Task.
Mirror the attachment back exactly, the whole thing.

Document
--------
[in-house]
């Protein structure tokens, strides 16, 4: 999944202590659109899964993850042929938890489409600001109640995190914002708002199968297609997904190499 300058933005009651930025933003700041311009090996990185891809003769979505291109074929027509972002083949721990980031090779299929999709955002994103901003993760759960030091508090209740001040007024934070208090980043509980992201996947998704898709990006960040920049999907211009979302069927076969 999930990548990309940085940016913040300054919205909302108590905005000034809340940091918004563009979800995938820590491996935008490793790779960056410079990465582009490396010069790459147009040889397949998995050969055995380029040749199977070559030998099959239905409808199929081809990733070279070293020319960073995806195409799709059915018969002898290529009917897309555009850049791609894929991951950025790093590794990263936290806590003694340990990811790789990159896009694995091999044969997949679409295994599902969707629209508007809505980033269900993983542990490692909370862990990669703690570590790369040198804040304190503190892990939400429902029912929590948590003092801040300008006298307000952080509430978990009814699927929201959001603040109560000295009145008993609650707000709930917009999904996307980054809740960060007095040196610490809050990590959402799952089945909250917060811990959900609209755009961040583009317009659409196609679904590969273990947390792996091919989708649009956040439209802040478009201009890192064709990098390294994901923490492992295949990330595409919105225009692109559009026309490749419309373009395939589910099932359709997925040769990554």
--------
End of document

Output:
[in-house]
């Protein structure tokens, strides 16, 4: 999944202590659109899964993850042929938890489409600001109640995190914002708002199968297609997904190499 300058933005009651930025933003700041311009090996990185891809003769979505291109074929027509972002083949721990980031090779299929999709955002994103901003993760759960030091508090209740001040007024934070208090980043509980992201996947998704898709990006960040920049999907211009979302069927076969 999930990548990309940085940016913040300054919205909302108590905005000034809340940091918004563009979800995938820590491996935008490793790779960056410079990465582009490396010069790459147009040889397949998995050969055995380029040749199977070559030998099959239905409808199929081809990733070279070293020319960073995806195409799709059915018969002898290529009917897309555009850049791609894929991951950025790093590794990263936290806590003694340990990811790789990159896009694995091999044969997949679409295994599902969707629209508007809505980033269900993983542990490692909370862990990669703690570590790369040198804040304190503190892990939400429902029912929590948590003092801040300008006298307000952080509430978990009814699927929201959001603040109560000295009145008993609650707000709930917009999904996307980054809740960060007095040196610490809050990590959402799952089945909250917060811990959900609209755009961040583009317009659409196609679904590969273990947390792996091919989708649009956040439209802040478009201009890192064709990098390294994901923490492992295949990330595409919105225009692109559009026309490749419309373009395939589910099932359709997925040769990554």